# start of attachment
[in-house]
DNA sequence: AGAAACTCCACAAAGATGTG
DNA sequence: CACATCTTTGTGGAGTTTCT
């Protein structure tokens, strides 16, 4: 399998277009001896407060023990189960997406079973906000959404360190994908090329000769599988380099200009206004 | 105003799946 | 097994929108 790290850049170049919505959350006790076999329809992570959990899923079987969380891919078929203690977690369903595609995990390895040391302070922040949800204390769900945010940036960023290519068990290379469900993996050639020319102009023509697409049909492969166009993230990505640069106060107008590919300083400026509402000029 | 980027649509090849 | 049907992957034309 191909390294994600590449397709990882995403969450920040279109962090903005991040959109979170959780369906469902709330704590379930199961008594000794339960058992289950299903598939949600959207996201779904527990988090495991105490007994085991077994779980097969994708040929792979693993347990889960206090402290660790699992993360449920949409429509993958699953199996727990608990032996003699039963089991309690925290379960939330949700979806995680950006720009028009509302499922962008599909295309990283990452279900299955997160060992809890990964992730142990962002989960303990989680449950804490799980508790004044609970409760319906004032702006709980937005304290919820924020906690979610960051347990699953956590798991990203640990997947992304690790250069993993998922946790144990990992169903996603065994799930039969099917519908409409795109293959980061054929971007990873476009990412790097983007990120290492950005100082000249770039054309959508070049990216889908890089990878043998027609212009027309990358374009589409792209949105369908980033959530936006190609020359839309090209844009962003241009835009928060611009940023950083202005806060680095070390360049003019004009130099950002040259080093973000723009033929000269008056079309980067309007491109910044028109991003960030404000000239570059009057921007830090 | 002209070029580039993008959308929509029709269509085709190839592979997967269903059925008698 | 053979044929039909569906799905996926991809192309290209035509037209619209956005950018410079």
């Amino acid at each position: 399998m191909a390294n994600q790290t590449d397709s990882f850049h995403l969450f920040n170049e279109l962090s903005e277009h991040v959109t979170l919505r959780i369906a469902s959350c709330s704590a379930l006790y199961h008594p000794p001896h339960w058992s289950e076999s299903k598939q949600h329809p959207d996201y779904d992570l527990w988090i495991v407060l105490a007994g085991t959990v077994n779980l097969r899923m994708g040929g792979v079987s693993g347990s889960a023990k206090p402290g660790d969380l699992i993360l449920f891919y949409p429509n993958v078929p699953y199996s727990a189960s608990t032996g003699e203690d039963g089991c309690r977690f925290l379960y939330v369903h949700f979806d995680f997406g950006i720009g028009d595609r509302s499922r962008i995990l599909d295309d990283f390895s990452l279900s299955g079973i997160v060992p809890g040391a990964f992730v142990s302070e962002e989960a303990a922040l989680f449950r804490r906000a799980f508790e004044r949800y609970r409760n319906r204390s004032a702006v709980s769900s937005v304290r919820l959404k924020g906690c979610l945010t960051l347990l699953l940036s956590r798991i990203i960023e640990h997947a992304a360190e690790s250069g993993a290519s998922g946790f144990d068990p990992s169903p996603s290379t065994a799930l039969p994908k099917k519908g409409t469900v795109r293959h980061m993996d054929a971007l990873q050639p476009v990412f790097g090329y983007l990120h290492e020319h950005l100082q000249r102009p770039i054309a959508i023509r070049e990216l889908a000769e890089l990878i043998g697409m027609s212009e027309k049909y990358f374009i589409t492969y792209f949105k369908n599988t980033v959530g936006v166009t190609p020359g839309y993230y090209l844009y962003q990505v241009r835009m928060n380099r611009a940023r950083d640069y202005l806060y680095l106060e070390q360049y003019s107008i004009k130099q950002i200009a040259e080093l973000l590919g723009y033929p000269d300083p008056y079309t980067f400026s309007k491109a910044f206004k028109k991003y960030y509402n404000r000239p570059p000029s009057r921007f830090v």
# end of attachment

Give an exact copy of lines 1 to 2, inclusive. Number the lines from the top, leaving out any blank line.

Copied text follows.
[in-house]
DNA sequence: AGAAACTCCACAAAGATGTG